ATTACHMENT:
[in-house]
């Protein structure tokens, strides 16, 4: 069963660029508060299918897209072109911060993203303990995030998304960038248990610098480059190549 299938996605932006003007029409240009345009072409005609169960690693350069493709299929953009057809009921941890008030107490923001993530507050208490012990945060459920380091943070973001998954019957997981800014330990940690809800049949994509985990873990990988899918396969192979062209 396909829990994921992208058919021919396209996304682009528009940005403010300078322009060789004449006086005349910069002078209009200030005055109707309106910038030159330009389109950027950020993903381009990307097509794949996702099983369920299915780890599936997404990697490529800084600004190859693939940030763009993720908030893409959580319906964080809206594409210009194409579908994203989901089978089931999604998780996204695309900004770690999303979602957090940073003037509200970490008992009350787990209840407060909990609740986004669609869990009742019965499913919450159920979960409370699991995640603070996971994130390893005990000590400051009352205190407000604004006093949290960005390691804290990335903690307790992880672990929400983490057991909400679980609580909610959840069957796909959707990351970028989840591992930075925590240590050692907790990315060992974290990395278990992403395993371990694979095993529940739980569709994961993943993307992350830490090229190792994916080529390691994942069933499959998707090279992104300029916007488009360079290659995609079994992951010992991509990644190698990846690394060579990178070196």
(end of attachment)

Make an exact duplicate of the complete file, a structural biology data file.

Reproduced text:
[in-house]
């Protein structure tokens, strides 16, 4: 069963660029508060299918897209072109911060993203303990995030998304960038248990610098480059190549 299938996605932006003007029409240009345009072409005609169960690693350069493709299929953009057809009921941890008030107490923001993530507050208490012990945060459920380091943070973001998954019957997981800014330990940690809800049949994509985990873990990988899918396969192979062209 396909829990994921992208058919021919396209996304682009528009940005403010300078322009060789004449006086005349910069002078209009200030005055109707309106910038030159330009389109950027950020993903381009990307097509794949996702099983369920299915780890599936997404990697490529800084600004190859693939940030763009993720908030893409959580319906964080809206594409210009194409579908994203989901089978089931999604998780996204695309900004770690999303979602957090940073003037509200970490008992009350787990209840407060909990609740986004669609869990009742019965499913919450159920979960409370699991995640603070996971994130390893005990000590400051009352205190407000604004006093949290960005390691804290990335903690307790992880672990929400983490057991909400679980609580909610959840069957796909959707990351970028989840591992930075925590240590050692907790990315060992974290990395278990992403395993371990694979095993529940739980569709994961993943993307992350830490090229190792994916080529390691994942069933499959998707090279992104300029916007488009360079290659995609079994992951010992991509990644190698990846690394060579990178070196």